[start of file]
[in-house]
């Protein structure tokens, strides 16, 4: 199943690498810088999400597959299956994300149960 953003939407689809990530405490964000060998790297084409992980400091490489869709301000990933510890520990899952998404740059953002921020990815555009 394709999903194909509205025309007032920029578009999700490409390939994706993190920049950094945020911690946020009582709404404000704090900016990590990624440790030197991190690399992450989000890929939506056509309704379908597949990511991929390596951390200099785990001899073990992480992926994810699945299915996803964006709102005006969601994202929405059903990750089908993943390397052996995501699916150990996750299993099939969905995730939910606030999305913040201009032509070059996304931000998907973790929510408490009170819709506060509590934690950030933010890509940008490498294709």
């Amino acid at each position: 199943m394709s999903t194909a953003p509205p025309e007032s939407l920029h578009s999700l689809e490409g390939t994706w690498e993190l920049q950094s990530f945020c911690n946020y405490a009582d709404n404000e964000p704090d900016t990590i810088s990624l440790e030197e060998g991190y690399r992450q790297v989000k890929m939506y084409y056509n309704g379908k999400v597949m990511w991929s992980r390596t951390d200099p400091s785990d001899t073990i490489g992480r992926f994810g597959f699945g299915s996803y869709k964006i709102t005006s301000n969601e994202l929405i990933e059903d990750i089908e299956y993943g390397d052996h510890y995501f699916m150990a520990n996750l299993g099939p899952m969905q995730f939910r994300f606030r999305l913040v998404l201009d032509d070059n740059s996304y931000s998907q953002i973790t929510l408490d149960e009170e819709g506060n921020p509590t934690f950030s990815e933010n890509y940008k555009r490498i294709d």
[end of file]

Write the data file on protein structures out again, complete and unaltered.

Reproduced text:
[in-house]
């Protein structure tokens, strides 16, 4: 199943690498810088999400597959299956994300149960 953003939407689809990530405490964000060998790297084409992980400091490489869709301000990933510890520990899952998404740059953002921020990815555009 394709999903194909509205025309007032920029578009999700490409390939994706993190920049950094945020911690946020009582709404404000704090900016990590990624440790030197991190690399992450989000890929939506056509309704379908597949990511991929390596951390200099785990001899073990992480992926994810699945299915996803964006709102005006969601994202929405059903990750089908993943390397052996995501699916150990996750299993099939969905995730939910606030999305913040201009032509070059996304931000998907973790929510408490009170819709506060509590934690950030933010890509940008490498294709």
């Amino acid at each position: 199943m394709s999903t194909a953003p509205p025309e007032s939407l920029h578009s999700l689809e490409g390939t994706w690498e993190l920049q950094s990530f945020c911690n946020y405490a009582d709404n404000e964000p704090d900016t990590i810088s990624l440790e030197e060998g991190y690399r992450q790297v989000k890929m939506y084409y056509n309704g379908k999400v597949m990511w991929s992980r390596t951390d200099p400091s785990d001899t073990i490489g992480r992926f994810g597959f699945g299915s996803y869709k964006i709102t005006s301000n969601e994202l929405i990933e059903d990750i089908e299956y993943g390397d052996h510890y995501f699916m150990a520990n996750l299993g099939p899952m969905q995730f939910r994300f606030r999305l913040v998404l201009d032509d070059n740059s996304y931000s998907q953002i973790t929510l408490d149960e009170e819709g506060n921020p509590t934690f950030s990815e933010n890509y940008k555009r490498i294709d």